“Yes, Babe, I’m just relieved.”

I could barely get the words out to reassure him that I was, in fact, okay.

Those precious moments still make me tear up when I recall them. I am grateful for those moments in time because so many loved ones of military members did not get that phone call. Their service members were not coming home. The gift of that phone call was not lost on me that day. When I reflect on that time, I will always quietly pray for those who are living without someone that they loved. That moment, that phone call, forever changed me. I think it forever changed Mike as well.

He was coming home.

Yours Truly,



Woohoo! We have power!

When we arrived at the state park last Tuesday, October 31st, we plugged our rig into power. Three days later, we only had power to half of the rig. “What in the world is going on?” we wondered. Mike quickly narrowed it down to something in the electric outlet was not right. A maintenance team came out the next day and found out that the problem was bigger than the electric outlet our rig was connected to. They thought the problem was the transformer, but it wasn’t something that they could repair.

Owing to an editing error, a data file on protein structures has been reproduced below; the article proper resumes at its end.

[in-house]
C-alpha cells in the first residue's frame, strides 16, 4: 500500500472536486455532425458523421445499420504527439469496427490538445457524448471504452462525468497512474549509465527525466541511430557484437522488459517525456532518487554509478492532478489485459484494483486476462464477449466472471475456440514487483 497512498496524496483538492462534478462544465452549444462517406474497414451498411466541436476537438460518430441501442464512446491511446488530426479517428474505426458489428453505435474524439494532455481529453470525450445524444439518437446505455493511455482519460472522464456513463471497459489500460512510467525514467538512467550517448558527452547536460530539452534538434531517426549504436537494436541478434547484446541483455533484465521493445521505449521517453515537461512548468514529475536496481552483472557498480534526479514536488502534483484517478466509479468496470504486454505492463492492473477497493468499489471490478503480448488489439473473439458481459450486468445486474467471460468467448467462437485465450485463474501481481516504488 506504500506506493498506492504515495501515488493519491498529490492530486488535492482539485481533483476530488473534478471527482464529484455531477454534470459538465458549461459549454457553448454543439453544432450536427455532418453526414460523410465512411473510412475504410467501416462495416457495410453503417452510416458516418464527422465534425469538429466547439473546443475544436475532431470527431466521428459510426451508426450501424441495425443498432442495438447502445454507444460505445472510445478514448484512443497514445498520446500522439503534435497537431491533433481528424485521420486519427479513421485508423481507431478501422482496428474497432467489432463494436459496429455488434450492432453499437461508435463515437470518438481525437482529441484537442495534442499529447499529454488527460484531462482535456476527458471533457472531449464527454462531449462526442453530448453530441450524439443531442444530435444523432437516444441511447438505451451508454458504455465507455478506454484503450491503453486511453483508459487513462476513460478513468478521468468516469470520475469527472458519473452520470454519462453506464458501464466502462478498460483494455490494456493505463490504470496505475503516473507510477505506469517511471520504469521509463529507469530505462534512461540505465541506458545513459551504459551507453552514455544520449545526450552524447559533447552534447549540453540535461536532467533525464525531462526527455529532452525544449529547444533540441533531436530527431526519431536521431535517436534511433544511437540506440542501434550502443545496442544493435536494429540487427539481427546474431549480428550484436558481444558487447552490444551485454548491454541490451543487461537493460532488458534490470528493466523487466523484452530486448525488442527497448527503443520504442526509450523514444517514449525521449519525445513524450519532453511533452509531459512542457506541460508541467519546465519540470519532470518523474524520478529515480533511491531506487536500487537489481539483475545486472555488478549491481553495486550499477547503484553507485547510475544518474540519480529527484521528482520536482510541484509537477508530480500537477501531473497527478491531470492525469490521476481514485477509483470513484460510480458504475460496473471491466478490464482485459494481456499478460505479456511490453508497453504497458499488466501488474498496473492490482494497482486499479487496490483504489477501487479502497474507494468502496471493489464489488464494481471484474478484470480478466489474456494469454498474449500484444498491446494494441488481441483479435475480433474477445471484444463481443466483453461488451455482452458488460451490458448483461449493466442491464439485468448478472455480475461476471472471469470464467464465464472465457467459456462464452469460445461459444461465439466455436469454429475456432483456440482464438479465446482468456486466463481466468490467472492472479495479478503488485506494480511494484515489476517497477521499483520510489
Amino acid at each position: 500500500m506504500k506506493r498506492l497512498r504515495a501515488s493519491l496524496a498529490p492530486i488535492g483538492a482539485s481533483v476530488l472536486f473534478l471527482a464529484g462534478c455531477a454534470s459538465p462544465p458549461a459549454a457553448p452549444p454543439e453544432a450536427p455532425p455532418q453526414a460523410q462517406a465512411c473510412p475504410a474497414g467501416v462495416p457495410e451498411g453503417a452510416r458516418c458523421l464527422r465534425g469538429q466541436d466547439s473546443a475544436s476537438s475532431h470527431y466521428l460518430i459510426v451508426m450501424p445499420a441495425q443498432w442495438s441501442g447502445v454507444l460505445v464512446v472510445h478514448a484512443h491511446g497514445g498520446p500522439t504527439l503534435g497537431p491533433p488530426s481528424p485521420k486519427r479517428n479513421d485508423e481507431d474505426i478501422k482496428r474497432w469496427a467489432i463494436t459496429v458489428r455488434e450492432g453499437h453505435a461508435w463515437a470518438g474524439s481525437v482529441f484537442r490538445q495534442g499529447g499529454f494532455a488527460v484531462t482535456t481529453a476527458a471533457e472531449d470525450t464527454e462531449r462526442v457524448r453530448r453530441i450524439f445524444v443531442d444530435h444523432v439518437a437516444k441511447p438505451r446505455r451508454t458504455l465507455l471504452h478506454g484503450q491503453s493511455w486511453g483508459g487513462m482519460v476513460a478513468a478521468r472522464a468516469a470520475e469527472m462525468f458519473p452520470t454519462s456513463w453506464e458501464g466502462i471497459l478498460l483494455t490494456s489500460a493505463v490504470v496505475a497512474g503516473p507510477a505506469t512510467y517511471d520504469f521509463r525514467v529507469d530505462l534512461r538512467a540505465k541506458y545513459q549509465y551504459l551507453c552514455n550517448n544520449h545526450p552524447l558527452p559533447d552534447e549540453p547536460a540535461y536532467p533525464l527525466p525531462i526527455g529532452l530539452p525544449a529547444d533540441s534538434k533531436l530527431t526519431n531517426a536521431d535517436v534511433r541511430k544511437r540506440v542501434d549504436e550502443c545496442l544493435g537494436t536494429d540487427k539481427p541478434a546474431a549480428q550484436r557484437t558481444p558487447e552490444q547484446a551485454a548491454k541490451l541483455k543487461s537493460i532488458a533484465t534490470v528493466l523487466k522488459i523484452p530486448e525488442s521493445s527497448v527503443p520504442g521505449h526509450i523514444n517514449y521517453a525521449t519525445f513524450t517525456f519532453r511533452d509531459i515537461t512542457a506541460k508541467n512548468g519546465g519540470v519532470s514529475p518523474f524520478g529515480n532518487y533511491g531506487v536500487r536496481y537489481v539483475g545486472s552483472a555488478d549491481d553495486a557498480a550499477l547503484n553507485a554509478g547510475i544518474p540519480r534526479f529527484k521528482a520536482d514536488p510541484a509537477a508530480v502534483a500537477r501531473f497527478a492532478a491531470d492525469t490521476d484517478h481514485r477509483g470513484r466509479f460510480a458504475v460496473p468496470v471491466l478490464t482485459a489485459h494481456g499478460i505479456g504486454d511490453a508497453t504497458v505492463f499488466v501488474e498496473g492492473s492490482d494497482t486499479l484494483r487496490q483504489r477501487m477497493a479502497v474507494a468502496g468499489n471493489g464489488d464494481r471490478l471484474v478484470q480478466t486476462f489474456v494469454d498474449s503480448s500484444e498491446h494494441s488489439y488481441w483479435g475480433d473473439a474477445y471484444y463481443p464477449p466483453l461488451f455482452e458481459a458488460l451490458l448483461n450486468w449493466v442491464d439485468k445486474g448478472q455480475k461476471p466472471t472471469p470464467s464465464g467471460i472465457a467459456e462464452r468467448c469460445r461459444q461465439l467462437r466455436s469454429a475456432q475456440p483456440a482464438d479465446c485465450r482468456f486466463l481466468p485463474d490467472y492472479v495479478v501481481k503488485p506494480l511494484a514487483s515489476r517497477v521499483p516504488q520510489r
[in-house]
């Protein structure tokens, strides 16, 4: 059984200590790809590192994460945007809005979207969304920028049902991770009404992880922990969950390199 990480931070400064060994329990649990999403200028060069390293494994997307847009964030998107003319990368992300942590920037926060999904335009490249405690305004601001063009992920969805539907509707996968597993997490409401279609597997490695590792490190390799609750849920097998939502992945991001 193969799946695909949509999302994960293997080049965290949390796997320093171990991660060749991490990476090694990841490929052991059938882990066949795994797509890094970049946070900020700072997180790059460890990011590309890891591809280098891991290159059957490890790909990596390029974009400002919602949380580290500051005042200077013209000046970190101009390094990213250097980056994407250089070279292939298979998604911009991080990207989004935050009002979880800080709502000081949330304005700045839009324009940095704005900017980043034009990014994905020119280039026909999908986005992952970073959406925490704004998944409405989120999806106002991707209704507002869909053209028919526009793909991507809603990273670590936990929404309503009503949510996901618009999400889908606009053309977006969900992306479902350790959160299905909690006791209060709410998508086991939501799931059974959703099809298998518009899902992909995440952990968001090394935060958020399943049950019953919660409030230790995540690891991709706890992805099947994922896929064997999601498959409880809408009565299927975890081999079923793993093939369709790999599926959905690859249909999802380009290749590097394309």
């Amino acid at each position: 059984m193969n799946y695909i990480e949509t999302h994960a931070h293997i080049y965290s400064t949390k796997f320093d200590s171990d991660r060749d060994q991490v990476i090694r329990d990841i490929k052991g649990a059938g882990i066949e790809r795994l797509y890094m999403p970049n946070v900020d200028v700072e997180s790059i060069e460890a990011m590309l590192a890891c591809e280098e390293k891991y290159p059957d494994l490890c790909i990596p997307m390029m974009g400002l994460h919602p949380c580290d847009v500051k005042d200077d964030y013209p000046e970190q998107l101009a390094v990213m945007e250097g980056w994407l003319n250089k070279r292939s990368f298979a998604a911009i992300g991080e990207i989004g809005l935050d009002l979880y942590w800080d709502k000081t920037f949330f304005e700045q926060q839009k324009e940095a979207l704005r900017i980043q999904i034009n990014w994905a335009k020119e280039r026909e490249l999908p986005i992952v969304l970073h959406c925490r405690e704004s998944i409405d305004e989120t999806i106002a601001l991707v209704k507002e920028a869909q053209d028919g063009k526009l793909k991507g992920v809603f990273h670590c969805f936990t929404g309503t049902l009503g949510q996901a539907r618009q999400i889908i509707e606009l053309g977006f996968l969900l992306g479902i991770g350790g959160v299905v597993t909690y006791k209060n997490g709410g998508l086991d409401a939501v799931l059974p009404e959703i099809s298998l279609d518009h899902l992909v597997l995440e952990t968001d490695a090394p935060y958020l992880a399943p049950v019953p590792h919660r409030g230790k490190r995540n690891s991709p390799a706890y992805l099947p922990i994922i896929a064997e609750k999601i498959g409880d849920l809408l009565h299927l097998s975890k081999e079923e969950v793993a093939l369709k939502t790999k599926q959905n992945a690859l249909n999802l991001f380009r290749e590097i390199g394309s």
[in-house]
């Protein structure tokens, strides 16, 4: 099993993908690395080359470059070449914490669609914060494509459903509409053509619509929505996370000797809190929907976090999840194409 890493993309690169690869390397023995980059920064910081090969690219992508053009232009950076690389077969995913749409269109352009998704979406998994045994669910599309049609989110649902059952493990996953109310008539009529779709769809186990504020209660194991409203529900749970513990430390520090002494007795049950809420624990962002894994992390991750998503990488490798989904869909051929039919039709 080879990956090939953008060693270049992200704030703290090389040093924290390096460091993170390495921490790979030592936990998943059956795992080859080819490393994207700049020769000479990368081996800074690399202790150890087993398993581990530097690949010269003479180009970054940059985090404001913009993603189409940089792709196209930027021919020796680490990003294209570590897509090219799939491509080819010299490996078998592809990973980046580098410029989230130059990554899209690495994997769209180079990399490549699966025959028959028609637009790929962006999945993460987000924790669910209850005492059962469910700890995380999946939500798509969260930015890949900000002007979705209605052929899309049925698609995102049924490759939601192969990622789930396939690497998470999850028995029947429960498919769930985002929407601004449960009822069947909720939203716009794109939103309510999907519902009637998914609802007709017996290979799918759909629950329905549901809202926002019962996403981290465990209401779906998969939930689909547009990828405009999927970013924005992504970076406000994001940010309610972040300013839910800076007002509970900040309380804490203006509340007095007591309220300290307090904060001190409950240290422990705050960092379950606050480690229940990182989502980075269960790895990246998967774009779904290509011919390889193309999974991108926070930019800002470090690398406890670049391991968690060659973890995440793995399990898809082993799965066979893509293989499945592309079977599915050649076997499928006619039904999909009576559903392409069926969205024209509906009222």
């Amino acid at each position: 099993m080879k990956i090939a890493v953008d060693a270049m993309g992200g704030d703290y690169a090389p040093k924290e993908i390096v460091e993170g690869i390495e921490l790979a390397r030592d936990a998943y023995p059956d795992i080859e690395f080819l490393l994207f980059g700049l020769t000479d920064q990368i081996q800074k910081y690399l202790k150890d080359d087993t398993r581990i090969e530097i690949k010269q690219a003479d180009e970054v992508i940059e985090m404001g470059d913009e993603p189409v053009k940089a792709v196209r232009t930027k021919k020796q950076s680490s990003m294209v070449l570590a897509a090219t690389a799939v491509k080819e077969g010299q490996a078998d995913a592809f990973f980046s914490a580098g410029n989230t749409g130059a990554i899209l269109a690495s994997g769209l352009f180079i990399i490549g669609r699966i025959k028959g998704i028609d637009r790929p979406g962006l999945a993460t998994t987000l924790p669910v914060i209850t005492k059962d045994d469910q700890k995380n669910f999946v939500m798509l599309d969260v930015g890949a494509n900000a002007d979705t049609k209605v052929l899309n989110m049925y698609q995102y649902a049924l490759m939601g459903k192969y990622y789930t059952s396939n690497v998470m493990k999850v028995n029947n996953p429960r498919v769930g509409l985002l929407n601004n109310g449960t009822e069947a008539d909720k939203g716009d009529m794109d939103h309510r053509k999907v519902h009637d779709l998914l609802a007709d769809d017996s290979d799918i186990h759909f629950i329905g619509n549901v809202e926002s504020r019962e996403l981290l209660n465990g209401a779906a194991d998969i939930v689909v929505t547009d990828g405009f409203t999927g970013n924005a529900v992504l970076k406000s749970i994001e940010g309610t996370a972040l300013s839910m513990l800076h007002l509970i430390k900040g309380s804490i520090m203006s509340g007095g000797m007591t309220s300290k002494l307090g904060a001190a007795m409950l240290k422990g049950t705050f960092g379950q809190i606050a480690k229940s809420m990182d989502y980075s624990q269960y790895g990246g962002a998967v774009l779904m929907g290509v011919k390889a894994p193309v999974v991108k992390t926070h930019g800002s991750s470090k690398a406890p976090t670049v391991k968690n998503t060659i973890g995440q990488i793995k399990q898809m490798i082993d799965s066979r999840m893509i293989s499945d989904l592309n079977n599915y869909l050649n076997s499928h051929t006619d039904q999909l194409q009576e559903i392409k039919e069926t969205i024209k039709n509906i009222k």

“It’s no big deal, we have our generator,” we said confidently. We pride ourselves on being self-sufficient and able to work through problems such as this.

“We’ll have someone out on Monday.”

“No problem.” we said once again, confidently.

On Sunday, a maintenance man from another state park showed up and thought he could figure out what was going on. Mike and I were pretty hopeful that we would have “shore power” later that day, but the transformer was the problem and the part was in another town an hour and a half away. “Will you guys be okay for one more night?”

“Sure, no problem.”

The same man came back on Monday morning with the new transformer and we were sure that Monday evening, we would have power.

That transformer was bad. “Well, we have to order a new one. You guys will be okay, right?”

“Sure, no problem.” We were getting used to the dull roar of the generator, kinda.

Rain poured down the next day, and the part did not arrive. Mike asked me if we should start a pool of bets to see when everyone thought we would have power again. (just trying to stay positive, folks.)

Once again, we were okay, sure, no problem. Thankfully, the rangers had us use fuel from the state park to keep our generator going.

Today, Thursday, November 10th, we had power restored to our campground host site! Woohoo! We were so excited to turn off the generator. Now, we have to get used to the silence again. HA!

Yours Truly,